When Marc Lim first came to Northwestern, he found the Hispanic and Latino community in the McCormick School of Engineering and Applied Science to be welcoming and familial but also limited in size.
So he made it his goal as president of the University's chapter of the Society of Hispanic Professional Engineers to increase the number of Latino and Hispanic students in the field.
At the University he promoted review sessions for general engineering classes to increase student success and retention in the McCormick School. Under his leadership, SHPE initiated outreach programs, such as co-hosting the Midwest Expo, a daylong engineering conference for more than 100 Chicagoland high school students, to encourage students from low-income communities to apply to Northwestern.
As a result of his efforts, Lim realized that the low rates of higher education among low-income students stemmed from decisions made at a young age. So he initiated a regular outreach program with Jordan Community School, a Chicago elementary school with many high-risk students.
Lim, who grew up in Cantrall, a small farming town outside Springfield, Ill., with a population of about 100, says his parents, who immigrated from the Philippines in 1959, made education a priority for him.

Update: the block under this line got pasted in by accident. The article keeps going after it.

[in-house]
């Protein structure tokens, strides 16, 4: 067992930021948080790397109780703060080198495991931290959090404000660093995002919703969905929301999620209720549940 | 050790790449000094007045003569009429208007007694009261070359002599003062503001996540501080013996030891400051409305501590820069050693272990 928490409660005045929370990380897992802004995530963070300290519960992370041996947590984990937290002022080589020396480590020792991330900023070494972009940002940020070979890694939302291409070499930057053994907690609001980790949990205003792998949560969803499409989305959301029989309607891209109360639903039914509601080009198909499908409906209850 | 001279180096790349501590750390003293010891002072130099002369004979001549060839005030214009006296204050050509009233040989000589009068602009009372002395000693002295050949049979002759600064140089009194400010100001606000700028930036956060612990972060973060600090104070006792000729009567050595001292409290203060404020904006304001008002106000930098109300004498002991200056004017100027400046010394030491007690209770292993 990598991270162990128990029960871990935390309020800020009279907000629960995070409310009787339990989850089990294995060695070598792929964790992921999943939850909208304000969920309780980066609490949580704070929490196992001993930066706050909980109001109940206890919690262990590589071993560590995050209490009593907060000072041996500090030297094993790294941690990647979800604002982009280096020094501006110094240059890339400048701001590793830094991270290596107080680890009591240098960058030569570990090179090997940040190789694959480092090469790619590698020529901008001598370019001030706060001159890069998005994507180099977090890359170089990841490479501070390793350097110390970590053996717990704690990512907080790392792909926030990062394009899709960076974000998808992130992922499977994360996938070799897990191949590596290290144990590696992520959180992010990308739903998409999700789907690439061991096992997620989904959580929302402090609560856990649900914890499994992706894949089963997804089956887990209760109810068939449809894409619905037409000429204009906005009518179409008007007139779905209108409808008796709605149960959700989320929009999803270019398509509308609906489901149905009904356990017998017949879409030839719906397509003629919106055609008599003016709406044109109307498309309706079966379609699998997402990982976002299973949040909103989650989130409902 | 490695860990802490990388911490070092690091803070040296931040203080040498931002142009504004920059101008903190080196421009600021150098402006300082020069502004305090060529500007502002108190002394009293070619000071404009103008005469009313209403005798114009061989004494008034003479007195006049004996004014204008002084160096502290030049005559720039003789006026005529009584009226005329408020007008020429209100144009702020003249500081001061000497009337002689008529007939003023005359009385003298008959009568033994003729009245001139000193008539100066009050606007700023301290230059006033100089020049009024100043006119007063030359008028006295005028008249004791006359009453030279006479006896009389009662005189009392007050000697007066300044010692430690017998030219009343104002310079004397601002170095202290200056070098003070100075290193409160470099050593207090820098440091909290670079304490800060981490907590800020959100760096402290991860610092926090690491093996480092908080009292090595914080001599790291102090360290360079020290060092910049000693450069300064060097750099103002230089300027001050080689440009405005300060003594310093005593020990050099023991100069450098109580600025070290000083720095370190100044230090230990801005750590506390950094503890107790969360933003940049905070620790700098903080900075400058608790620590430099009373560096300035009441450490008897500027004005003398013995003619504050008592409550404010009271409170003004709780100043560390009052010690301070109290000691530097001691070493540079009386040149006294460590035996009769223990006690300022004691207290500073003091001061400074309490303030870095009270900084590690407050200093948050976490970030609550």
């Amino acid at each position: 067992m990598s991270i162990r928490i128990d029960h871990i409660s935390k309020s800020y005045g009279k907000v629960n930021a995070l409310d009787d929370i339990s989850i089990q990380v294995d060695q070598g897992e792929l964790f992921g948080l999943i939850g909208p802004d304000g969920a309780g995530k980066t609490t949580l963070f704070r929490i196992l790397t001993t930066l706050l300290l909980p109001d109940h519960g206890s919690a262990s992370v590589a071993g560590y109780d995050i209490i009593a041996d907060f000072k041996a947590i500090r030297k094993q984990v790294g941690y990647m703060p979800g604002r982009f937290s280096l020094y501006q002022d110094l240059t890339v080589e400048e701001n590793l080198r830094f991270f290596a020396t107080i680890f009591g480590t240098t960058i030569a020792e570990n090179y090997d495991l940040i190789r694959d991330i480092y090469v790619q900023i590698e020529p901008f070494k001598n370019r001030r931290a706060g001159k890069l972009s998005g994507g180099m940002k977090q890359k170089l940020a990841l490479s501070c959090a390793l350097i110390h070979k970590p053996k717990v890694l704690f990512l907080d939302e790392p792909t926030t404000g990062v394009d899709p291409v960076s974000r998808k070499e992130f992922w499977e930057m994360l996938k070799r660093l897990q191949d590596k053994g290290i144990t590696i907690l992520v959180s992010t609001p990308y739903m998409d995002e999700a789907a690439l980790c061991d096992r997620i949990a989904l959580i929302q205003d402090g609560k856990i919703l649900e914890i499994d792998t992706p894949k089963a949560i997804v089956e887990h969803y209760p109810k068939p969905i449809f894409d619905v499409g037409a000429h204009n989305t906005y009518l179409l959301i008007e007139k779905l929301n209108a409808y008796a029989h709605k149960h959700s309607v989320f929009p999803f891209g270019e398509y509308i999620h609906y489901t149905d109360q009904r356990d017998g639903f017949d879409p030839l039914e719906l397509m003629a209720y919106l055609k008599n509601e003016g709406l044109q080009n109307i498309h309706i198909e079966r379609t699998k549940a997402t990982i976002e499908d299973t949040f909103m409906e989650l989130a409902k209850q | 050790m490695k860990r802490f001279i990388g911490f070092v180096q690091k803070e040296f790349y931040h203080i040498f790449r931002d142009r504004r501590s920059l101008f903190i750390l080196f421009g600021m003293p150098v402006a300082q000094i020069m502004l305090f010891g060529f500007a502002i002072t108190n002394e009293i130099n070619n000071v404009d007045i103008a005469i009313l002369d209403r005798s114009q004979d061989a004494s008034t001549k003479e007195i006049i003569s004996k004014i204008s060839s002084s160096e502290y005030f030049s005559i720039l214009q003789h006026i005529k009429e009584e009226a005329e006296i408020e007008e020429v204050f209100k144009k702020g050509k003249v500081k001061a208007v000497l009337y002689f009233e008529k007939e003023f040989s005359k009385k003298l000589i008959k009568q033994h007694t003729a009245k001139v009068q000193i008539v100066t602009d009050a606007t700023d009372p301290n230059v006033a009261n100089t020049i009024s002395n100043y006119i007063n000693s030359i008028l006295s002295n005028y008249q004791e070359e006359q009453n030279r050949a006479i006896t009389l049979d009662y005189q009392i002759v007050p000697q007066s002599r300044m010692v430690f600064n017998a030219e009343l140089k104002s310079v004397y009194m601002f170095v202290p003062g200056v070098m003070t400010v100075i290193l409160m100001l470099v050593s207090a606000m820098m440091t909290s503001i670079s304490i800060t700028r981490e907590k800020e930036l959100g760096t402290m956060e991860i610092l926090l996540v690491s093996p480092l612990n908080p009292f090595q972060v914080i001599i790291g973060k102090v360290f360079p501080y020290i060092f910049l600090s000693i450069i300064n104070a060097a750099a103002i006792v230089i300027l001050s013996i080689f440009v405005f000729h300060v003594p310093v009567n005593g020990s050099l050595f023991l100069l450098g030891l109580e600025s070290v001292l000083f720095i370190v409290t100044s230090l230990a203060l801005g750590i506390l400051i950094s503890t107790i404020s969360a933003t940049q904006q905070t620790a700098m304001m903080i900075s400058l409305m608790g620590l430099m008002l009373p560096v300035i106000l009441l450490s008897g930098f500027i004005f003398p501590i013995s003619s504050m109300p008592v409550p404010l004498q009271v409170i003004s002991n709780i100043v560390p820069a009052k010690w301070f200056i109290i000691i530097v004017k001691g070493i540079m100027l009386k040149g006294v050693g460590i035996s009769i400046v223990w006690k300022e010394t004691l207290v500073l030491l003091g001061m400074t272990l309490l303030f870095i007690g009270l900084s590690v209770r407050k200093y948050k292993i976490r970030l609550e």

"They were fully aware," Lim says, "that without an education, it's incredibly hard to thrive in the United States."
At Northwestern he's gotten a hands-on education, conducting research with some of Northwestern's engineering powerhouses, including materials science and engineering professor Monica Olvera de la Cruz, director of Northwestern's Materials Research Science and Engineering Center, and Samuel Stupp (G77), Board of Trustees Professor of Materials Science, Chemistry and Medicine and director of the University's Institute for BioNanotechnology in Medicine.
Lim studied the self-assembling behavior of polymers with Olvera de la Cruz. With Stupp, who uses nanotechnology to help tissues and organs heal themselves, Lim's research focused on cartilage regeneration, which might ultimately help the millions of people who suffer from joint pain and immobility caused by cartilage erosion.
Working with these professors has given Lim a different perspective on his schoolwork. With more than five peer-reviewed publications to his name, he has long considered pursuing a career in science simultaneously with medical school (he'll attend the Feinberg School of Medicine next year). He's now actively considering a doctorate in tissue engineering as well.
In addition to his research, Lim, a biomedical engineering major and Honors Program in Medical Education student, was one of the few undergraduates in the new NUvention: Medical Innovation program, a collaboration among the McCormick School, Feinberg School, Kellogg School of Management and School of Law. Lim is actively pursuing the creation of a company with several of his NUvention teammates based on the ideas they developed in the program.
— Alice Truong (J10)
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Photo by Bill Arsenault